Your fairly inexperienced archer shows up with not one, not even two, but multiple things changed, such as:
- new, heavier limbs (by more than 2 pounds difference)
- a new fingertab
- altered bow grip with plumbers’ epoxy
- clicker (for the first time)
- added weights to the stabilizer
- added lateral bars to the stabilizer setup (with weights)
So what do you do, coach? Hissy Fit?
You may need to decide what the net impact is, when the archer realizes he/she has lost all semblance of the shot skill from before.
There is the distinct possibility that this is a good thing – get it all over with faster – by making so many changes that the archer’s brain is totally discombobulated and you can make huge strides in correcting form issues and technique bad habits. It provides an opportunity for you to stretch your coaching muscles.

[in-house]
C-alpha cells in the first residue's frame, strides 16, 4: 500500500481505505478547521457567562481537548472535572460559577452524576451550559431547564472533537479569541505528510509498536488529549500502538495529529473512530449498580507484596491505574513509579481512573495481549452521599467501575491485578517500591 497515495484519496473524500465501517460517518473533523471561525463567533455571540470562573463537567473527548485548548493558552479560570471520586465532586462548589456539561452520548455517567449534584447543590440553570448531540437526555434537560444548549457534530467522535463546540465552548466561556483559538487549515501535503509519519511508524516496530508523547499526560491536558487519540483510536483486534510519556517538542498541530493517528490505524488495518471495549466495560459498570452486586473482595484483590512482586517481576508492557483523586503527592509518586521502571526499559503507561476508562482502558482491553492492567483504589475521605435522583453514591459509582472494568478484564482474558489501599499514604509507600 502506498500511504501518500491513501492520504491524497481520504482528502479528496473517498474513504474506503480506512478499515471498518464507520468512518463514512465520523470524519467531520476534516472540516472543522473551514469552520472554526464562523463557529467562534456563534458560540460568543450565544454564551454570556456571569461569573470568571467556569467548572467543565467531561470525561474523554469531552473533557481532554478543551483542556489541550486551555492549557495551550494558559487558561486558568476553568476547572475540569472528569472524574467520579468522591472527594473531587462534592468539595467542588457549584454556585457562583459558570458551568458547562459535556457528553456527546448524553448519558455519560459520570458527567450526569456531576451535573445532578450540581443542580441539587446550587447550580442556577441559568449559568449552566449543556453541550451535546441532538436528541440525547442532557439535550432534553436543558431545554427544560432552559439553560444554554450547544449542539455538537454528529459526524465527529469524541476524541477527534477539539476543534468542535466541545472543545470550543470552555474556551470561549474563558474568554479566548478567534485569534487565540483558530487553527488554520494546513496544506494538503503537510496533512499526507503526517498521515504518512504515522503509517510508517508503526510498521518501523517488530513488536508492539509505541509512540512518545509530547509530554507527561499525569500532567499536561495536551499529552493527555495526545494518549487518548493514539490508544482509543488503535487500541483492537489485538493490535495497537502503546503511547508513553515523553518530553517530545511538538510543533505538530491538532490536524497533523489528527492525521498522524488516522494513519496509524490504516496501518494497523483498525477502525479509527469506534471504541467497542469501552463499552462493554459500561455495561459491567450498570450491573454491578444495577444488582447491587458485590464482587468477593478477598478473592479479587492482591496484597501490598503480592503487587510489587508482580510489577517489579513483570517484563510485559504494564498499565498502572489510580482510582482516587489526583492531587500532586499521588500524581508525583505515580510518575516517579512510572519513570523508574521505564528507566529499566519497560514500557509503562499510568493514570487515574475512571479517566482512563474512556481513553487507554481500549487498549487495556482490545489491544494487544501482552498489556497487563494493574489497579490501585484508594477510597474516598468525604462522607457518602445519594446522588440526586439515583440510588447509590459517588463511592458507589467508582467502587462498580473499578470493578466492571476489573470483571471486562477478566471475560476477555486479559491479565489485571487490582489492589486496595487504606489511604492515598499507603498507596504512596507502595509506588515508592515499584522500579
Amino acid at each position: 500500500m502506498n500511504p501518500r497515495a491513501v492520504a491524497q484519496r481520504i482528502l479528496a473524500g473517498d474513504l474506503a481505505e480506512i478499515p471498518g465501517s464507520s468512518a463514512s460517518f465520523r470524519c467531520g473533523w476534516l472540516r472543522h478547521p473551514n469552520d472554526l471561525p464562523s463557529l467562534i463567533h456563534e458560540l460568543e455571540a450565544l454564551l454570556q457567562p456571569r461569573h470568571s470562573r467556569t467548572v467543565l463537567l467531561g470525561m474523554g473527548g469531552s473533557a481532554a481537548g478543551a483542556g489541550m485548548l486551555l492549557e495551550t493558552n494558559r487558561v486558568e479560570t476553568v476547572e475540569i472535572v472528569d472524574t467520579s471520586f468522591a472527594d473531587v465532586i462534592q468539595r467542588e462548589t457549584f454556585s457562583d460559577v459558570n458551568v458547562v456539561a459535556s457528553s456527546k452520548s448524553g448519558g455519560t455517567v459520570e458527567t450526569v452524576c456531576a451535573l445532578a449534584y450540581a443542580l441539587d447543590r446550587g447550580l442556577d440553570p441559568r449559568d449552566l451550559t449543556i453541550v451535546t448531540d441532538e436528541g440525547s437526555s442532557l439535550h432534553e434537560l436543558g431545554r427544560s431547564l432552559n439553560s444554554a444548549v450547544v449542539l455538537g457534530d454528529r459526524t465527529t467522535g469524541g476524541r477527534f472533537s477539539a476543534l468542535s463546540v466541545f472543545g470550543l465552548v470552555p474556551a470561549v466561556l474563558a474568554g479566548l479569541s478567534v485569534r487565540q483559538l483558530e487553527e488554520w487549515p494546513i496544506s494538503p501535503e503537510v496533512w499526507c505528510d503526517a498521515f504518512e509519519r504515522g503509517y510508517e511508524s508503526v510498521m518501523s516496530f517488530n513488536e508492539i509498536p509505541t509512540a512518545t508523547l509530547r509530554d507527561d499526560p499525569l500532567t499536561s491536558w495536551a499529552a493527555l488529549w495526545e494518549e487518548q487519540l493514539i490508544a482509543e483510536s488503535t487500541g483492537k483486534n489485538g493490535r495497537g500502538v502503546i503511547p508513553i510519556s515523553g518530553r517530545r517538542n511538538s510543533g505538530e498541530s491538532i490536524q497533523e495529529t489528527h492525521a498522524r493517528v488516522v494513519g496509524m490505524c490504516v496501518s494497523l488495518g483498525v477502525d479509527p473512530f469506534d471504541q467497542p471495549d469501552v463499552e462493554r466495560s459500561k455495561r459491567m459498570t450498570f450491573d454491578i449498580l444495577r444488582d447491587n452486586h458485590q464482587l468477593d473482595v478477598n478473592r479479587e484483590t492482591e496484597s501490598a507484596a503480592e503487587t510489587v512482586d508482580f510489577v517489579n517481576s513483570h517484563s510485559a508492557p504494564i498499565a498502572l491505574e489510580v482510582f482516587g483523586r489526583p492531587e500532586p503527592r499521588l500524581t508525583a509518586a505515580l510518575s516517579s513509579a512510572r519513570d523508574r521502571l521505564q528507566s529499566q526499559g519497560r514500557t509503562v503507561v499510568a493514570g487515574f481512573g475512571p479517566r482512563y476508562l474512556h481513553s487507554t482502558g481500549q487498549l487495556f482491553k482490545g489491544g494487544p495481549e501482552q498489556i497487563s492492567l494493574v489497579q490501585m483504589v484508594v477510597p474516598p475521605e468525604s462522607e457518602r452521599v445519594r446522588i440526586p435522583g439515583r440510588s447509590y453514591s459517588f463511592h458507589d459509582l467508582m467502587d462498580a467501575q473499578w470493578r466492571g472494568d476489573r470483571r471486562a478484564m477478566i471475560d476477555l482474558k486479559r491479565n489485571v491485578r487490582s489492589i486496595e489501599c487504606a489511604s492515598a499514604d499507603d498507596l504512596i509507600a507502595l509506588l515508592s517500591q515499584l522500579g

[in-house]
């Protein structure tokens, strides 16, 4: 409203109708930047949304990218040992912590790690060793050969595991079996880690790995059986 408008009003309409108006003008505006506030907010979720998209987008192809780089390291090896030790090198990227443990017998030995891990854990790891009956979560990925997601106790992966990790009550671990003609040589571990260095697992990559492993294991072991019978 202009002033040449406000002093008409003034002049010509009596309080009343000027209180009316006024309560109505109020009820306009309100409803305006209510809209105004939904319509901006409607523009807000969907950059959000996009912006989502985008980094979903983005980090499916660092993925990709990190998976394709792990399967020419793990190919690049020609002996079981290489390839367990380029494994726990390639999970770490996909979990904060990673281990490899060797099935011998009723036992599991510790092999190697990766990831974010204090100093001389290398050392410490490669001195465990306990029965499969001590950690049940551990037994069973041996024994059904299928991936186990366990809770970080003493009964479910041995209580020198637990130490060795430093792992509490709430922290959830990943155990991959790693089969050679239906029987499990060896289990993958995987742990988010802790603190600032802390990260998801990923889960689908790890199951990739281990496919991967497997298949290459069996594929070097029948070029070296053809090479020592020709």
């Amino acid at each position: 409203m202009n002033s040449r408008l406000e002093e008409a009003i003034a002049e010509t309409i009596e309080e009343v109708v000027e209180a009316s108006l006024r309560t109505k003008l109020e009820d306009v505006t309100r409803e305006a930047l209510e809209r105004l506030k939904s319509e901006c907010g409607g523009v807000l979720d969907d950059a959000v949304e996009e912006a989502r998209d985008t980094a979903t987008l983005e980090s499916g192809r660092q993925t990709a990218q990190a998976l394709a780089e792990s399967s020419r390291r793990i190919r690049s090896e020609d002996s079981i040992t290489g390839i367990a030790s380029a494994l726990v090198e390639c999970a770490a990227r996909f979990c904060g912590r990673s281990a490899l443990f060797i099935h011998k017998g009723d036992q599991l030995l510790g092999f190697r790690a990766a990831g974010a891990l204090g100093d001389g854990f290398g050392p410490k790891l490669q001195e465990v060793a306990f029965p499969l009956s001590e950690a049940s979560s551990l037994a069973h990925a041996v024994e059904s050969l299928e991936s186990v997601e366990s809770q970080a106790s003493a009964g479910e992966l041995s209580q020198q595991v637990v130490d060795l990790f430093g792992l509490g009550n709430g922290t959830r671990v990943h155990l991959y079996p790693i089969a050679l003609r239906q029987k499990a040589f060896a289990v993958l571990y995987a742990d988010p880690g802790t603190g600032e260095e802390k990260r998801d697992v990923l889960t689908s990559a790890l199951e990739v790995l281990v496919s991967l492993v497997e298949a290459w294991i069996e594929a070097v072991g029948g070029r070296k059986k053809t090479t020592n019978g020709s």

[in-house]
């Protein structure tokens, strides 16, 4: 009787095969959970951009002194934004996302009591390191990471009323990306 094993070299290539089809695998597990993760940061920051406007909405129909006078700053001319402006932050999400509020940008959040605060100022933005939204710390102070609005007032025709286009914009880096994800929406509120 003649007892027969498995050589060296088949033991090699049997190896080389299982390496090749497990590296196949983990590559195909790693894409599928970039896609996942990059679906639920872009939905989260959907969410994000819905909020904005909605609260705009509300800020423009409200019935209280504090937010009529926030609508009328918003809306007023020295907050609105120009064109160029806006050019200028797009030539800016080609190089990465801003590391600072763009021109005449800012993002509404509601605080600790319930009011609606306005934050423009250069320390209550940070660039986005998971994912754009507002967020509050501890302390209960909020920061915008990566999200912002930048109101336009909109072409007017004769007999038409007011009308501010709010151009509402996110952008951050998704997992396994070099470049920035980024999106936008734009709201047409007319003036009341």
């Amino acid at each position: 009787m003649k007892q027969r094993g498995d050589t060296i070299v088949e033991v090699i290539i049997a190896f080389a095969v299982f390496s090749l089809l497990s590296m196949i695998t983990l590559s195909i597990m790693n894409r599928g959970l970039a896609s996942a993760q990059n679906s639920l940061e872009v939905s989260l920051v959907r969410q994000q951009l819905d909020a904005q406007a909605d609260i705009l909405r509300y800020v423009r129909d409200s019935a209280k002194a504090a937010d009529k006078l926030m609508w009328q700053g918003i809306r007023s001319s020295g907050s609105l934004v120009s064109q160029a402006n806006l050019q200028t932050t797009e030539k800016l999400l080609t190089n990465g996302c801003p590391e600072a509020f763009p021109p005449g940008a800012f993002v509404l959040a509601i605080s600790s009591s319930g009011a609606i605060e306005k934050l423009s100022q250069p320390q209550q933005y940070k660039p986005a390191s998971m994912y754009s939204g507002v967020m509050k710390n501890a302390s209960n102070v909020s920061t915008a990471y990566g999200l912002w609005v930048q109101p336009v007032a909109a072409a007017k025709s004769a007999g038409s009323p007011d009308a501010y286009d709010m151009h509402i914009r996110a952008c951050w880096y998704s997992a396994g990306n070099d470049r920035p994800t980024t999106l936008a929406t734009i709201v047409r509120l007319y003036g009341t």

Or, this has such a negative impact on performance, or else you kneejerk the reaction so badly, that the athlete becomes disillusioned and quits the sport.
Finally, more cautiously, sometimes the best coaching technique is that of benevolent observation and inaction, followed by acute inquiry….After all, the coach has an obligation to WORK with the athlete, as long as the athlete is working. I think I like this approach the most – it’s like, “hmmm, very interesting. How does that make you feel”? that psychiatrists are so famous for using in *any* situation. SEE what negatives crop up, deal with/knock them down one at a time, and seize upon the positives that arise from the archer feeling they’ve done good.
It may very well be that the way you handle the athlete doing something that demonstrates just how badly he/she needs you such as mega-changes, defines your own capability as a good coach. It’s worth thinking about now, so you will be more comfortable and react optimally, when it does happen to you. And it will very likely happen to you. Remember when you were starting out?